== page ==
Thomas Hobbes was the first great English political philosopher, and his book Leviathan was one of the first truly modern works of philosophy. He has long had the reputation of being a pessimistic atheist, who saw human nature as inevitably evil and proposed a totalitarian state to subdue human failings.
In this study, Richard Tuck dispels these myths, revealing Hobbes to have been passionately concerned with the refutation of scepticism in both sciences and ethics, and to have developed a theory of knowledge which rivalled that of Descartes in its importance for the formation of modern philosophy.
What people are saying - Write a review
We haven't found any reviews in the usual places.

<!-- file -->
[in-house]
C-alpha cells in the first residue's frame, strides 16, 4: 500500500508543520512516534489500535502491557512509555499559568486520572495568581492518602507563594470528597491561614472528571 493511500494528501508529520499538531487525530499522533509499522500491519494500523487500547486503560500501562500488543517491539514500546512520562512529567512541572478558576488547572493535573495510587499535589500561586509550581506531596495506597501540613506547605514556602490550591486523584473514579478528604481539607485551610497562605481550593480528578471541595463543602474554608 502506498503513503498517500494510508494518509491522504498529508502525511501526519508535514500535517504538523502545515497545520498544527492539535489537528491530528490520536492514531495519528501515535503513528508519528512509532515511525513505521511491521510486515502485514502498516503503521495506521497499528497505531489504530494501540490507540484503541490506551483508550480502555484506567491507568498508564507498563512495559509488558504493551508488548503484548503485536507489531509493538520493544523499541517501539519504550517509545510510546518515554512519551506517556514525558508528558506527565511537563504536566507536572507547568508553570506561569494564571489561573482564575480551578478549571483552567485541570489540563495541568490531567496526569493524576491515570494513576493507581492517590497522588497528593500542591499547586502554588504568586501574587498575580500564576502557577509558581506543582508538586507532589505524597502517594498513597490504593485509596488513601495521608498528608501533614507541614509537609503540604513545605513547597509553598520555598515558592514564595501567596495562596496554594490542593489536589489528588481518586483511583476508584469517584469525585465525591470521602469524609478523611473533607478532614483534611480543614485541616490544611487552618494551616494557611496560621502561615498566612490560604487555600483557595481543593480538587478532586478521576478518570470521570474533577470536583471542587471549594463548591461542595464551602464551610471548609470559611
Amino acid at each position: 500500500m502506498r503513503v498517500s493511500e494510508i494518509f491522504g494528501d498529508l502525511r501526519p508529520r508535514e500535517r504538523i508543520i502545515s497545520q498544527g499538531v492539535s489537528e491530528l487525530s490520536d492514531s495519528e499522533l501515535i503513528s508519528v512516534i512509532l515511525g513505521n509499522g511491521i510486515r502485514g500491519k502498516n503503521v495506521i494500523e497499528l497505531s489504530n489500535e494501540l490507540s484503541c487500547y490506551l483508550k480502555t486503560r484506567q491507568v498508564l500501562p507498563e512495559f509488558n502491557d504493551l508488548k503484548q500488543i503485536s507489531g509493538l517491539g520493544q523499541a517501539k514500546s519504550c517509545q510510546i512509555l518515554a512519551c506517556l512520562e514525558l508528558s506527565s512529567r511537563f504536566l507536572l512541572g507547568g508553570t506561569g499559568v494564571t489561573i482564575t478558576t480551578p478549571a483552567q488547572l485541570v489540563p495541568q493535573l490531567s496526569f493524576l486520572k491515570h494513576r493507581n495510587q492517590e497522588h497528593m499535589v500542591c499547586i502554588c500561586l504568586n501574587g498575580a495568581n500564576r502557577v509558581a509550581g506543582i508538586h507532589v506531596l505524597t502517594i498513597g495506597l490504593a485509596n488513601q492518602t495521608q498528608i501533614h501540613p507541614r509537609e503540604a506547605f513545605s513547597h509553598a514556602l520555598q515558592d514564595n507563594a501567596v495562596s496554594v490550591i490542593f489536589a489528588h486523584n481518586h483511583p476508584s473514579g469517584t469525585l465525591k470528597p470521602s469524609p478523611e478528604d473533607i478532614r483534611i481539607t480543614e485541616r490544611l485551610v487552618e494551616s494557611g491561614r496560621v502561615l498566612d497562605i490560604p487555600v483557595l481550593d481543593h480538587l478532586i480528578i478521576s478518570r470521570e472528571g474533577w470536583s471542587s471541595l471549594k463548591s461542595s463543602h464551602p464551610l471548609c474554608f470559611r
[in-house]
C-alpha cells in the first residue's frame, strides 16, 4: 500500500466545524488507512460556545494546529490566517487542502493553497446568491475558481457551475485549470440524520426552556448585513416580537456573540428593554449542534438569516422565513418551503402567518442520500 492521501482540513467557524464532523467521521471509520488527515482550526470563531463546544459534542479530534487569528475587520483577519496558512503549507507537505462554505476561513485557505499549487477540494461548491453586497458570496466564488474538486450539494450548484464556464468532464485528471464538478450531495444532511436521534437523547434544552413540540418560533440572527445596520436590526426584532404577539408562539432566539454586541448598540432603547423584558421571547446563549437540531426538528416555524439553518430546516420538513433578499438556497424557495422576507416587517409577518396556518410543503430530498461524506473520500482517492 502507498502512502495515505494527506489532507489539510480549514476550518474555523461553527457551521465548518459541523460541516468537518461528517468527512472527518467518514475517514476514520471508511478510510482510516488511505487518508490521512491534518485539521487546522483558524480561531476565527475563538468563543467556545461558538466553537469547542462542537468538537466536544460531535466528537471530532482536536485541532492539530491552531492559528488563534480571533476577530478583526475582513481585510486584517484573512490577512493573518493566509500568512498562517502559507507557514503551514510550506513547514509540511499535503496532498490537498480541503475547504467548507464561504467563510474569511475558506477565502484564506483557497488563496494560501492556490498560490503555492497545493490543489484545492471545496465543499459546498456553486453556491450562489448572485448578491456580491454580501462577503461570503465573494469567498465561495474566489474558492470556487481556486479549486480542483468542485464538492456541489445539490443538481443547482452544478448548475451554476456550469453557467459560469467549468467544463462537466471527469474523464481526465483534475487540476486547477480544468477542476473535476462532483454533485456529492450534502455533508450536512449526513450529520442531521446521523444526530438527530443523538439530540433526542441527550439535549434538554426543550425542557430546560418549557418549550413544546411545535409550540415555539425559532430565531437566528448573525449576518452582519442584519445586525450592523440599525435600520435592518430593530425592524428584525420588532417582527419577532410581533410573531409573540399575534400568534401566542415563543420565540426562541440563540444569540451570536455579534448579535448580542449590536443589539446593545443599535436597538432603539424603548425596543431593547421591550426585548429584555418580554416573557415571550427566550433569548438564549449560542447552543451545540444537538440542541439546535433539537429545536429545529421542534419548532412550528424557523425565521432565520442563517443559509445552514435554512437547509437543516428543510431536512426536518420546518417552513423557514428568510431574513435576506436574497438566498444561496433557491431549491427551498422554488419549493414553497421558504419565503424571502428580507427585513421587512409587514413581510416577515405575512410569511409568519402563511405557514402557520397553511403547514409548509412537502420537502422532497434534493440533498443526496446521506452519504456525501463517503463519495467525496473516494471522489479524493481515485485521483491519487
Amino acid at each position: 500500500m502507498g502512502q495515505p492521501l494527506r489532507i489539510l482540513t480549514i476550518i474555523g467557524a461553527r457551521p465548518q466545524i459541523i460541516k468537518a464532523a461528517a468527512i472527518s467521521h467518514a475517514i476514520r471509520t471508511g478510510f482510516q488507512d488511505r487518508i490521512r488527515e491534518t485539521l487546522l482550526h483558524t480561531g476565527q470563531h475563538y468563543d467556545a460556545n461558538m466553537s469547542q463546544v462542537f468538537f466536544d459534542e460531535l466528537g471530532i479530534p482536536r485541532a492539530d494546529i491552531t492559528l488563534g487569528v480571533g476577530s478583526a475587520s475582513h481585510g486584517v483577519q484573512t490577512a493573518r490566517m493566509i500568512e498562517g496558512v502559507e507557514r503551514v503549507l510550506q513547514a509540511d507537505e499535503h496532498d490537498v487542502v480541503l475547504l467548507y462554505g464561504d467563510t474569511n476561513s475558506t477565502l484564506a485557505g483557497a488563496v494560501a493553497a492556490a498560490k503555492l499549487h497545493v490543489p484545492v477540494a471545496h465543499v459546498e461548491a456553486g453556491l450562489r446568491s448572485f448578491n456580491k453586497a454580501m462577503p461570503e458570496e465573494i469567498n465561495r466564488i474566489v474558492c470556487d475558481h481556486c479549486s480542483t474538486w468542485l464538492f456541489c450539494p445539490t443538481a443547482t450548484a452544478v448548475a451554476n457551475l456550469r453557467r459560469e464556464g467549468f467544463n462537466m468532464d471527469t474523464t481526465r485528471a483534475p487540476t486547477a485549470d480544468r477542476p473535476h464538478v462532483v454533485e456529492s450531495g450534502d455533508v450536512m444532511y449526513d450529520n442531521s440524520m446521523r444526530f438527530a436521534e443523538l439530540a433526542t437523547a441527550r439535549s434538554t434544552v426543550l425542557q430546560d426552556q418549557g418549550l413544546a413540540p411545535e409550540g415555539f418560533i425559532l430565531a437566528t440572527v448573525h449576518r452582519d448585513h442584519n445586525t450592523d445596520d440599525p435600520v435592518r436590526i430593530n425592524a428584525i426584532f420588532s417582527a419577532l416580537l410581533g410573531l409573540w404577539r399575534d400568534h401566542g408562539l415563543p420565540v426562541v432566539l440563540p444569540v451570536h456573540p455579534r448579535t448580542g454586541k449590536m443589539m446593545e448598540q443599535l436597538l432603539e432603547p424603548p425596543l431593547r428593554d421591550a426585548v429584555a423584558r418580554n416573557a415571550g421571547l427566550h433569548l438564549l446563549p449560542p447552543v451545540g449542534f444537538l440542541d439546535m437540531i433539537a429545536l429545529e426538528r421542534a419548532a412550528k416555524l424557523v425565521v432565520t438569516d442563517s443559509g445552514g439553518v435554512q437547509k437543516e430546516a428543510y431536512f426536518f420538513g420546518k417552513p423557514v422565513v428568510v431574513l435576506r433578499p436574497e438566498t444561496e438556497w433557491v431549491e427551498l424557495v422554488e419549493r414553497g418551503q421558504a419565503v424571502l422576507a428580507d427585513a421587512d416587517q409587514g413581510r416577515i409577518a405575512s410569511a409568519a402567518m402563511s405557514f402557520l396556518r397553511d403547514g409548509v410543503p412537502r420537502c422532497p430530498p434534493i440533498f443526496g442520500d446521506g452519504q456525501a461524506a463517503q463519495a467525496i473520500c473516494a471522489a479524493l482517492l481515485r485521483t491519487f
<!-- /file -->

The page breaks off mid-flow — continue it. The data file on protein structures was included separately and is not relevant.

Interpretations of Hobbes
2 other sections not shown
ancient Anglican argument Aristotelian atheism believed C. B. Macpherson Cavendish century Christian Church citizens Cive civil claim common commonwealth defend Descartes Descartes's Devonshire doctrines Earl of Newcastle early Elements of Law Elements of Philosophy England English ethical example external world fact fideism friends fundamental Galileo's Grotius Grotius's heresy Hobbes argued Hobbes's philosophy Hobbes's political Hobbes's theory human humanists idea intellectual John Selden judgement Justus Lipsius kind later Latin laws of nature Leviathan Leviathan ch liberty Lipsius Locke London manuscript matter Mersenne metaphysics modern Montaigne moral moral relativism natural law natural rights objects Oxford particularly Past Masters Peter Singer political theory preservation Pufendorf Quentin Skinner reason relativism religion religious Richard Tuck right of nature sceptical Scriptures self-preservation sense seventeenth seventeenth-century Ship Money simply social sovereign Strauss survival theorists things Thomas Hobbes thought tion Toennies traditional translation writers